The call for improved responses is made in a paper published today by the New Zealand Family Violence Clearinghouse.
“Victims of family violence absolutely need specialist services and support to enable their safety and recovery,” says author Professor Devon Polaschek, from Victoria University of Wellington’s School of Psychology.
“To reduce rates of family violence, we also need to invest in a system that responds to perpetrators.
“New Zealand has no such system and responses are piecemeal, insufficient and mired in a complex web of bureaucracy.”
Behaviour change programmes were too short to change the behaviour of a lifetime, and funding for people self-referring to programmes was limited, she says.
Professor Polaschek called for responses by Police, Courts, Corrections, Child Protection and non-Government agencies to be based on high quality evidence and a shared conceptual understanding, better integrated and extending beyond simply responding to crises.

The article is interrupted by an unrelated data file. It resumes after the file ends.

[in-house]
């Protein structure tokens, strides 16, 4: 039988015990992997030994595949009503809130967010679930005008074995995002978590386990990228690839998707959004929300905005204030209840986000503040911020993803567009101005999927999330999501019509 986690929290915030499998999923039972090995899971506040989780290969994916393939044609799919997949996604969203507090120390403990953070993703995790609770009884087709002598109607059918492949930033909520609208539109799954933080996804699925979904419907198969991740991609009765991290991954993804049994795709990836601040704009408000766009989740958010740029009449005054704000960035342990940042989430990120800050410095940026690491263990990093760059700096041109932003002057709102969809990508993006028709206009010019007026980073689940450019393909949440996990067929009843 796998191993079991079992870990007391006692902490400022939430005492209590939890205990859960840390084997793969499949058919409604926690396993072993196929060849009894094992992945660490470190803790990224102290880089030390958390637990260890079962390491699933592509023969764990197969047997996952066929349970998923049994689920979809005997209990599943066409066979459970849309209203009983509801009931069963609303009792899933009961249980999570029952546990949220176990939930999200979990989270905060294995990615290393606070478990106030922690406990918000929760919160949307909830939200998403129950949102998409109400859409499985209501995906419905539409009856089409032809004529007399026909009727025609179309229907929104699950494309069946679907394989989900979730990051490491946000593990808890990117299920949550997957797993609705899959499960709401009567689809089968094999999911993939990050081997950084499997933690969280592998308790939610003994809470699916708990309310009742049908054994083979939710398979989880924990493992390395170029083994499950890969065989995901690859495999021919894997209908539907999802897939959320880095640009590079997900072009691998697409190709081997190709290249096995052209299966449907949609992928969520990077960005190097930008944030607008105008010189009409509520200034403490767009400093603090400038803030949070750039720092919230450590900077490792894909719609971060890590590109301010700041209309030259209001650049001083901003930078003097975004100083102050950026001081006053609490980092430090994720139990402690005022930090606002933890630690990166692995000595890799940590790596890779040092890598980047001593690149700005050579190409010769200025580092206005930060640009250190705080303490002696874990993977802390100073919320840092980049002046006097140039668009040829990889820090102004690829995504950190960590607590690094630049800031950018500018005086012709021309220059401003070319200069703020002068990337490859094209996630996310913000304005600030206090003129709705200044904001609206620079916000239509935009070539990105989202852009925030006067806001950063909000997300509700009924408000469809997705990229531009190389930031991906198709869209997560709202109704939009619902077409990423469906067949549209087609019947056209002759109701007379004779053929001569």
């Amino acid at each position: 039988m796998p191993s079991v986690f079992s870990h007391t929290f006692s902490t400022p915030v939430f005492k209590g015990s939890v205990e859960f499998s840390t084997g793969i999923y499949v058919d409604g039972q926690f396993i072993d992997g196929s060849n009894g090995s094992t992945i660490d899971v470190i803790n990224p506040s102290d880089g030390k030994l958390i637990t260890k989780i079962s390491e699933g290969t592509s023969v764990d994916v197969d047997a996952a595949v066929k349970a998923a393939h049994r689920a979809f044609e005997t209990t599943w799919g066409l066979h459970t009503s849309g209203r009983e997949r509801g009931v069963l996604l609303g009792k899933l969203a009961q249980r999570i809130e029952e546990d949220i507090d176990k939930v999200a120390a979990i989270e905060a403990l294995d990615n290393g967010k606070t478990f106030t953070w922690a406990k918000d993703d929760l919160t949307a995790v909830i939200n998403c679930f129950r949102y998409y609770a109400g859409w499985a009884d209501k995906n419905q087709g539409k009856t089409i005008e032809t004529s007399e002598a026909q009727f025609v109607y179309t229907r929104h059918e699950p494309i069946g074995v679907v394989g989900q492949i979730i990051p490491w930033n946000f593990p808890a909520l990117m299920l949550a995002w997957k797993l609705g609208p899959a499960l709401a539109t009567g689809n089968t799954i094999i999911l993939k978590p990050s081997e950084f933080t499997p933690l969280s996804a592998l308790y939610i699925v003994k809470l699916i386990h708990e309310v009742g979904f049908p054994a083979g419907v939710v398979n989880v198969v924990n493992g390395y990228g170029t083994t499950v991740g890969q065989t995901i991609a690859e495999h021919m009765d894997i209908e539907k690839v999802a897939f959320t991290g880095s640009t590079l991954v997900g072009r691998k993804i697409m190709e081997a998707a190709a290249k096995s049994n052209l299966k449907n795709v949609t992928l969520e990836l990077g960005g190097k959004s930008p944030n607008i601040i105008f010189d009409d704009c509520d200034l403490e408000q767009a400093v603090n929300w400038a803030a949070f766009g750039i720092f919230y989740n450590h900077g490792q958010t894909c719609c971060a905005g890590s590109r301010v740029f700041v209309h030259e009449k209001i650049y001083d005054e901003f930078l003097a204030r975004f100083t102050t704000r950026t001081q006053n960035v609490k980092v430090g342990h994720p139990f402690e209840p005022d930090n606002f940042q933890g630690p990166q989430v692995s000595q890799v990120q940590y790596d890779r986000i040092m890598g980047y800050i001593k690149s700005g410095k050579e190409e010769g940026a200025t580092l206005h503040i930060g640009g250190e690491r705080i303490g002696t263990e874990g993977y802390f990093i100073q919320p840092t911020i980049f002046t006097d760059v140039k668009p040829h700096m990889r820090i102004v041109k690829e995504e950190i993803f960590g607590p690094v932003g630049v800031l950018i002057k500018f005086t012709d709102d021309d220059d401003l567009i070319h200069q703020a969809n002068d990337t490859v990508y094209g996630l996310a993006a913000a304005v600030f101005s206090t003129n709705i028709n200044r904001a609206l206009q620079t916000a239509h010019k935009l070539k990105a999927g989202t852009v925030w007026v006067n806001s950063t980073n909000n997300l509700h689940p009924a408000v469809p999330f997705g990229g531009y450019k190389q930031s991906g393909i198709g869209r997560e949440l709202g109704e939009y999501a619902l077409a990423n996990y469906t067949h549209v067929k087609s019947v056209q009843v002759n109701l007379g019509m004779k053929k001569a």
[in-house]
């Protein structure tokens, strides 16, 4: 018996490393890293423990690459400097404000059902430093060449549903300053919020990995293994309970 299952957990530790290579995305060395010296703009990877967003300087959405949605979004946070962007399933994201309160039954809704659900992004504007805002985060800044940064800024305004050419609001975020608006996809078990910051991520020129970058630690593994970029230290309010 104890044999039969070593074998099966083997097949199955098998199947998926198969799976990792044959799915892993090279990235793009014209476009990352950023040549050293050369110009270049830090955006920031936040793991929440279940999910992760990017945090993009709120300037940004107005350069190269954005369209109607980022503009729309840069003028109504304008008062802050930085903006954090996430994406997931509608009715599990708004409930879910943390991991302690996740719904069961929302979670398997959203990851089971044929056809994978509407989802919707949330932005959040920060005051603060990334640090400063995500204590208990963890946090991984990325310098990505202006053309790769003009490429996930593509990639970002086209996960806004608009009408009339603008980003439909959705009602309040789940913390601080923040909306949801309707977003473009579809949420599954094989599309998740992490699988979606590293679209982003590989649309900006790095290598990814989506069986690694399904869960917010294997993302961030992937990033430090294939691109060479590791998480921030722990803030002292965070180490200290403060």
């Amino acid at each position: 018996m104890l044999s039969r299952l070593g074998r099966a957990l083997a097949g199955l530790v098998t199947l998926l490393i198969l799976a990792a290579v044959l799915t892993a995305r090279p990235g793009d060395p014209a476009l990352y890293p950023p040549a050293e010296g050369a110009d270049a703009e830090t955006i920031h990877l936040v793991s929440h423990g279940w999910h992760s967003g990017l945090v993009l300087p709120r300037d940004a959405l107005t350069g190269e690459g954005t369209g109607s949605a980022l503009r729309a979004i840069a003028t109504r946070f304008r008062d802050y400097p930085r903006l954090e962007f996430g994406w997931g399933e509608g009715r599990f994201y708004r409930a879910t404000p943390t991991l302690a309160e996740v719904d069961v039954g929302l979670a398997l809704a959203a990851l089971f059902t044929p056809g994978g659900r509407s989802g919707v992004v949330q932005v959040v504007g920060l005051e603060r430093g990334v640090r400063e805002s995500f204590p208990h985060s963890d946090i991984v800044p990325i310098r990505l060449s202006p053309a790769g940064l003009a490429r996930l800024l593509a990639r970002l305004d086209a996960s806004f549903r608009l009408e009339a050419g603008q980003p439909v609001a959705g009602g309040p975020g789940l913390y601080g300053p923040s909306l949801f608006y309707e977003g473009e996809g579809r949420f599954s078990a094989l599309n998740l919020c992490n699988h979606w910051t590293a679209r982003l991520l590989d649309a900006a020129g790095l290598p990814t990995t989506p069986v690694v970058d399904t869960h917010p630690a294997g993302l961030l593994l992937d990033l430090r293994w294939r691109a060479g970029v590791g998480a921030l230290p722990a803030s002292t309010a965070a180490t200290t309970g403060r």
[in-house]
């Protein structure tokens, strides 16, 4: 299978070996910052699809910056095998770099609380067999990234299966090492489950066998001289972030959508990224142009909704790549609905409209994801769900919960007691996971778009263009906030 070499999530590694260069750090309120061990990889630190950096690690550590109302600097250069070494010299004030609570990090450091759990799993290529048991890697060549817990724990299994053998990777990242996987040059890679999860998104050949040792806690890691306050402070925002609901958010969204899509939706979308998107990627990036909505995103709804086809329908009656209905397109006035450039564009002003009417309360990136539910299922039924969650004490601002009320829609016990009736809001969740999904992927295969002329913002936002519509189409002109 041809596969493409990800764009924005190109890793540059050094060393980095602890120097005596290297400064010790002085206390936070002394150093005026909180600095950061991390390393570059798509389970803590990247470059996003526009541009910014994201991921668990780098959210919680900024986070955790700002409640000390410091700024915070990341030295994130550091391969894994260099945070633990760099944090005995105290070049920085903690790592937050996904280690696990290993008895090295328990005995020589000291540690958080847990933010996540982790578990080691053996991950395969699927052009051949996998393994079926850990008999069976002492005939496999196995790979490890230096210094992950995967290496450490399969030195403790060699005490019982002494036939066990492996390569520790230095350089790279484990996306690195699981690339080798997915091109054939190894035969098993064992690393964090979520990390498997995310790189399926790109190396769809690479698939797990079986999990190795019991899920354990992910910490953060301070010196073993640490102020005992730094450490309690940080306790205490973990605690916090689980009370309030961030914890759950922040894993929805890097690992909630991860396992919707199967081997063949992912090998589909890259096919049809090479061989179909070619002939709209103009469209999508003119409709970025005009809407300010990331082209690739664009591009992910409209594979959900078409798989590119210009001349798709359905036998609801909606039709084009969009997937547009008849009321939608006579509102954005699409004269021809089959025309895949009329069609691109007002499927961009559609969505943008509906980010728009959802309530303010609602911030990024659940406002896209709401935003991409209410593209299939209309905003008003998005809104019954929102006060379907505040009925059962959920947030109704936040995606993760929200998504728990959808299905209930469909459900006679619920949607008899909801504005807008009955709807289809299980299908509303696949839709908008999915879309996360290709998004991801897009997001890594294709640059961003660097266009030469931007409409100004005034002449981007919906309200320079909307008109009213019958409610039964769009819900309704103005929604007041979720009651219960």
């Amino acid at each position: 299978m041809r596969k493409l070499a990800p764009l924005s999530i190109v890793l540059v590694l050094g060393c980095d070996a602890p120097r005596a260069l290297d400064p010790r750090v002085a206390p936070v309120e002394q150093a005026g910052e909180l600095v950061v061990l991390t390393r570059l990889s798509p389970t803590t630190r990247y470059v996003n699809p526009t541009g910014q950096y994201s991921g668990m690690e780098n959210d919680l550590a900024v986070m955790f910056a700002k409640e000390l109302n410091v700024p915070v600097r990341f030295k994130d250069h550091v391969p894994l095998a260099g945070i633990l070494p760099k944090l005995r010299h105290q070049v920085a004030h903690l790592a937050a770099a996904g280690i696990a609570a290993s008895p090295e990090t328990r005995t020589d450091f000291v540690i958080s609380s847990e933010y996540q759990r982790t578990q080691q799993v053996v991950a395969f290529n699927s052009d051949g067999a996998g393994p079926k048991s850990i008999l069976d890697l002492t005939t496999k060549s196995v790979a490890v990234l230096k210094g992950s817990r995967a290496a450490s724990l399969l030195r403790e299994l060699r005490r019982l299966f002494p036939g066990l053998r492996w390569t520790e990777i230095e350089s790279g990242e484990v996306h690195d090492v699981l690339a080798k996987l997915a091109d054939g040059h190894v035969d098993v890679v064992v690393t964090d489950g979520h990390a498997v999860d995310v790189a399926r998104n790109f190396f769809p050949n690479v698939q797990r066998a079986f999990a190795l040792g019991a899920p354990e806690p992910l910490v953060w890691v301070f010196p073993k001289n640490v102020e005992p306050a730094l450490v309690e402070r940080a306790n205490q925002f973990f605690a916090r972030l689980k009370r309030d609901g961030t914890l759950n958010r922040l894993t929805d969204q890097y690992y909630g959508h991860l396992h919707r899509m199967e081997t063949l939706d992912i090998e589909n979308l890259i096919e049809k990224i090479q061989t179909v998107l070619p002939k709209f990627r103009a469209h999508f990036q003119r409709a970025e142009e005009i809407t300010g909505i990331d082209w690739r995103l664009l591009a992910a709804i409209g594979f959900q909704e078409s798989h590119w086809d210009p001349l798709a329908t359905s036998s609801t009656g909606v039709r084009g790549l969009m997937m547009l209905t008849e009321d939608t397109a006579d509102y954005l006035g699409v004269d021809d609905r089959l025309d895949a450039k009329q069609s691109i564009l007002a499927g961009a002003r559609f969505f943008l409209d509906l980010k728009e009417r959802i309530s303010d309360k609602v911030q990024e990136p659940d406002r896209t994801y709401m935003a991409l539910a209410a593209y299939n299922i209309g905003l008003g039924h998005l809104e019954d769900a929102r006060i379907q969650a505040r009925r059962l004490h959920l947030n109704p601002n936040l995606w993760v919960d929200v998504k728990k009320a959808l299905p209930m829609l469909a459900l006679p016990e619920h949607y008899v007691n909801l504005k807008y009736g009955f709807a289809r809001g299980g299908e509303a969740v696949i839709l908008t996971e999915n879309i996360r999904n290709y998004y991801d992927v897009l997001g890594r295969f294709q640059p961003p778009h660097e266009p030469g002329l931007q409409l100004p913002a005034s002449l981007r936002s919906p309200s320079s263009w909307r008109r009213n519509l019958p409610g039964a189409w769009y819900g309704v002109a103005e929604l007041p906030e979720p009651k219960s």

“Perpetrator responses will also be more effective if more funds are invested in public education and social marketing campaigns, similar to road safety campaigns,” says Professor Polaschek.
“These efforts work to change norms that enable violence, including questioning gender roles, especially what it is to be a man, a partner, and a father in New Zealand. Family violence includes intimate partner violence, child abuse and abuse of any family or whānau member.”
The New Zealand Family Violence Clearinghouse is the national centre for family and whānau violence research and information, funded by Superu, managed by Auckland UniServices and hosted by the University of Auckland.
White Ribbon Day is on 25 November—as is the International Day for the Elimination of Violence Against Women.